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Edward Kenway petting a dog

The dog (Canis lupus familiaris) is a domesticated subspecies of wolves. They have been bred by humans across the world for a variety of roles, such as pets, guards, or hunting companions.



Cerberos by Hades as a Greek statue

The Greeks immortalized dogs in their mythology by giving Hades, the lord of the underworld, his own hound: the three-headed Cerberos.[1] Their bond was considered close enough for Hades to be portrayed with Cerberos ever by his side.[1][2]

Ancient Greece

In ancient Greece, dogs were typical companions among everyday people. In many cities and villages, they could be found roaming as pets or strays.[1]

In the 6th century BCE, the philosopher Pythagoras once asked a man in Croton to stop beating a dog, claiming he could hear the voice of an old friend in its cries. This amazed the crowd watching him, as it appeared to prove his belief in reincarnation. Later, he cast out his disciple Alcmaeon for torturing a dog.[3]

Despite their status among humans, their body parts were also traded in Greek markets. In the early years of the Peloponnesian War, dog claws were valued at 2 drachmae apiece and their skulls at 7 drachmae apiece.[1]


A dog in Egypt

In Egypt, dogs were a common sight in and around of human settlements.[2] They also served as guards and protectors, like Anta in 48 BCE.[4]


In the Ming dynasty, the imperial military trained dogs to assist guards in detecting intruders in restricted areas like the prisons in Maijishan Grottoes or the Forbidden City. Assassins like Shao Jun used their agile training to circumvent them because tools such as noise darts and firecrackers would only serve to incite their attention.[5]

The Americas

Soldiers in the Thirteen Colonies used dogs to guard treasure chests, as well as to sniff out enemies. As the Assassin Ratonhnhaké:ton experienced in a vision of an alternate future cast by an Apple of Eden, their keen sense of smell could have allowed them to pierce through even his Wolf Cloak ability of invisibility.[6]


The aristocratic de la Serre family kept an Irish wolfhound named Scratch in their estate in Paris. Both Julie and her daughter Élise were very fond of the pet.[7]


Following his retirement, Edward Kenway took an Irish wolfhound as a pet, which he named Thatch, after his late friend Edward Thatch.[8]

Apart from their usual role as guardians, dogs were also trained to fight in contests against other dogs in London during the Victorian era.[9] [citation needed] The prime minister Benjamin Disraeli and his wife Mary Anne had a pet dog named Desmond, whom they often carried around in a handbag. The Assassin Jacob Frye had to retrieve him after some thugs stole Mary Anne's handbag in Devil's Acre.[10]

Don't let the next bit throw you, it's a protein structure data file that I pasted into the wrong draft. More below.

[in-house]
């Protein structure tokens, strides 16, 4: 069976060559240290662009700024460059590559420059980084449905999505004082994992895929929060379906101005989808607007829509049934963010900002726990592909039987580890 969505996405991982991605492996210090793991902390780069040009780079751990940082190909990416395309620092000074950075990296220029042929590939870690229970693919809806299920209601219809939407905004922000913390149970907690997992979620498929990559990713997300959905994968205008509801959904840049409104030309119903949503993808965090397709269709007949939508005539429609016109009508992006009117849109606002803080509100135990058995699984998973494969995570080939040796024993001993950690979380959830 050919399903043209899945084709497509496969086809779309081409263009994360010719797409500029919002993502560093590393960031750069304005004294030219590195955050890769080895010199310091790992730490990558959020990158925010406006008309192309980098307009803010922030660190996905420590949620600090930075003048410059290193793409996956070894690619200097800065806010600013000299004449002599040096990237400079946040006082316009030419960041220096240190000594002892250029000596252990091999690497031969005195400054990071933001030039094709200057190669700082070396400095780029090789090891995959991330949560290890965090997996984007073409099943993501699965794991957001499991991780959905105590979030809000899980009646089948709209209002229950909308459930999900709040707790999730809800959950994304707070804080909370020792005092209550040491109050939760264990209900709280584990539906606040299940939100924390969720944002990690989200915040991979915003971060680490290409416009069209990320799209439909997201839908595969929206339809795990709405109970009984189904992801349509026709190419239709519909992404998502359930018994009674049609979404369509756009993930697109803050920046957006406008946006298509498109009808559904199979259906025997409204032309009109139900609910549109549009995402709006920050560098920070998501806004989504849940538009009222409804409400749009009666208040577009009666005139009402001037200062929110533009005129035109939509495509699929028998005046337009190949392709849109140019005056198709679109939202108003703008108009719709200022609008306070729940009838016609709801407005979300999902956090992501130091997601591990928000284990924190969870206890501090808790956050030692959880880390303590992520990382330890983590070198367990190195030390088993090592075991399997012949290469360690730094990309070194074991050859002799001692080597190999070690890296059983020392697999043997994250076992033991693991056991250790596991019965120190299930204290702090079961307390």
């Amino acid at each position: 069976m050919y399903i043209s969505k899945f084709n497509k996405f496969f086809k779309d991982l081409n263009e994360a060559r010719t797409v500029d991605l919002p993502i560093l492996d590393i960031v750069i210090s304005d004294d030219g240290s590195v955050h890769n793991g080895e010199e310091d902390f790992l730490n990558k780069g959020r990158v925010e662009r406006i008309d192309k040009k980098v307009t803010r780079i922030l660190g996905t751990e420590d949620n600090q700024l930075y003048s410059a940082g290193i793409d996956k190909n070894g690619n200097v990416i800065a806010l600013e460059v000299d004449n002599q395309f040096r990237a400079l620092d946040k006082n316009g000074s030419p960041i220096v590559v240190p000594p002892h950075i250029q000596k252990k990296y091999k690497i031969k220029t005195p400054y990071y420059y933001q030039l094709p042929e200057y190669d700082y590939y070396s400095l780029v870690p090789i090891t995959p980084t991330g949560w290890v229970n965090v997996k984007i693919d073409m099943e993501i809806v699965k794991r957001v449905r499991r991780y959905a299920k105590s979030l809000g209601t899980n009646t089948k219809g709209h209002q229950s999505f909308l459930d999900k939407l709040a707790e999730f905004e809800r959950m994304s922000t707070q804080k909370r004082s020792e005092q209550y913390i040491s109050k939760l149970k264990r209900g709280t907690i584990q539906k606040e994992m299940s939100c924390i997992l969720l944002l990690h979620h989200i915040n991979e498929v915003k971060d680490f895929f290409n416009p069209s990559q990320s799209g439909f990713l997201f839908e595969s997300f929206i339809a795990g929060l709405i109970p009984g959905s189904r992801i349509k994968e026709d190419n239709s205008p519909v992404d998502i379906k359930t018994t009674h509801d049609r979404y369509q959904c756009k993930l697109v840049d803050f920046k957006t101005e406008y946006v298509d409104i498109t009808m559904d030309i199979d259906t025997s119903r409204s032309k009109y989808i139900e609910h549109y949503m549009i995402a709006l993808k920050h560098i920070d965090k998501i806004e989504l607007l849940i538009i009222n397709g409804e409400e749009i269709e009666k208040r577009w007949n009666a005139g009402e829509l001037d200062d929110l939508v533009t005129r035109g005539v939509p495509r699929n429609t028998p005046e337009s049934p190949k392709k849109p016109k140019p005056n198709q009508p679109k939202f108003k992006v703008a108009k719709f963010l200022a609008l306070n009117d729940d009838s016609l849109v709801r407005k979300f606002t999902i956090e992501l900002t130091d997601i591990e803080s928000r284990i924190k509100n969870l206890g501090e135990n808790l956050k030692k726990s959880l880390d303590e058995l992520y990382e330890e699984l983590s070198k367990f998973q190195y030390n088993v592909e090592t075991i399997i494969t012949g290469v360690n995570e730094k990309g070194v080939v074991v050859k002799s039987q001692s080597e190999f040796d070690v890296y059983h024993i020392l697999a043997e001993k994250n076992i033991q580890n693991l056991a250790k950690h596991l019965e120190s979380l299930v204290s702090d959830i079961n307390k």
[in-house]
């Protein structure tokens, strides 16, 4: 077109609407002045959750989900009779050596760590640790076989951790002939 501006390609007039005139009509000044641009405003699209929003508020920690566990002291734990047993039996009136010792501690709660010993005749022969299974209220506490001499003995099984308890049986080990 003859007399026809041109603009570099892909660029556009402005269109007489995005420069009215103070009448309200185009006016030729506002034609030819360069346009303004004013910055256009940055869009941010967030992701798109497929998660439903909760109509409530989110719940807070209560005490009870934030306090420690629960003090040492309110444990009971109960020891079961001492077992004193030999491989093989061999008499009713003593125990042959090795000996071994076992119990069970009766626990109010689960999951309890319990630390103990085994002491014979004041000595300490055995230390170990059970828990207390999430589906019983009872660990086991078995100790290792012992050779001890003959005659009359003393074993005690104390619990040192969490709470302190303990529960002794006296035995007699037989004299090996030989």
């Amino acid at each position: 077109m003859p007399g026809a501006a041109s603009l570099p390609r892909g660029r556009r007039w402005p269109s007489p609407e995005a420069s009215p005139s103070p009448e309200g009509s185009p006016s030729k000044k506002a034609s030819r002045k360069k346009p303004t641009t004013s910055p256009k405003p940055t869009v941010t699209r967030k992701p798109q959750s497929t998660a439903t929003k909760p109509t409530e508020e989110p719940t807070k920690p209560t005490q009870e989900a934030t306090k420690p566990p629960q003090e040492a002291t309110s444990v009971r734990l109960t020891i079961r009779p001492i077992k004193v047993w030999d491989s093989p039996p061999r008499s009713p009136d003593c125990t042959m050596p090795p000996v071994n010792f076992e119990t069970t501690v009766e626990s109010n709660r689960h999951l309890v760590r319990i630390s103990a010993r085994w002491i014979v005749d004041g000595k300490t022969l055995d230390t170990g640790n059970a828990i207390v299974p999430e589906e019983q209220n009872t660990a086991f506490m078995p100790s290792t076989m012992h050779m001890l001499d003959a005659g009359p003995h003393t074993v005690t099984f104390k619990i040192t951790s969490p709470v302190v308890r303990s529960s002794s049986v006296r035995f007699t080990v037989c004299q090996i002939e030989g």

Animus mods

In 2020, while reliving Eivor's genetic memories through the Portable Animus HR-8.5, the Assassin Layla Hassan modified the Animus interface to allow for a variety of skins to be applied to her horse:

Image Name Description Availability
Barghest A monstrous-looking creature that has somehow been compelled into servitude for an unknown duration. Reda's Shop or Night Rogue Pack

Behind the scenes

Dogs feature widely across the Assassin's Creed series and are non-player characters in many of its video games. In some installments, they act as enemy units that have a special range of detection against the player. They can alert other enemies to the player's presence by barking.

However, in Assassin's Creed III, soldiers in New York City ignore their dogs' barking if the player behaves in an inconspicuous manner while their Notoriety is incognito. Dogs can be killed and skinned like other animals in the game, but they yield similar items as when skinning a wolf.

In the spin-off game Assassin's Creed Chronicles: China, dogs are a particular gameplay mechanic. They only appear in cages and function as stationary alarm systems with a constant radius of detection. If the player character Shao Jun enters this zone, the dog will immediately begin barking and raise the alert of all enemies in the area. Unlike other enemy units, this detection zone cannot be altered by the application of tools—noise darts, firecrackers, and throwing knives only provoke them and cause instant detection. As a result, the player only has the option of navigating around them. This mechanic reappears in the sequel, Assassin's Creed Chronicles: India, except the caged dogs are replaced by caged Bengal tigers.

In Assassin's Creed III, the dogs are of the Great Dane breed [citation needed] while in Assassin's Creed: Origins, the dogs in Egypt are of the Pharaoh Hound breed. [citation needed]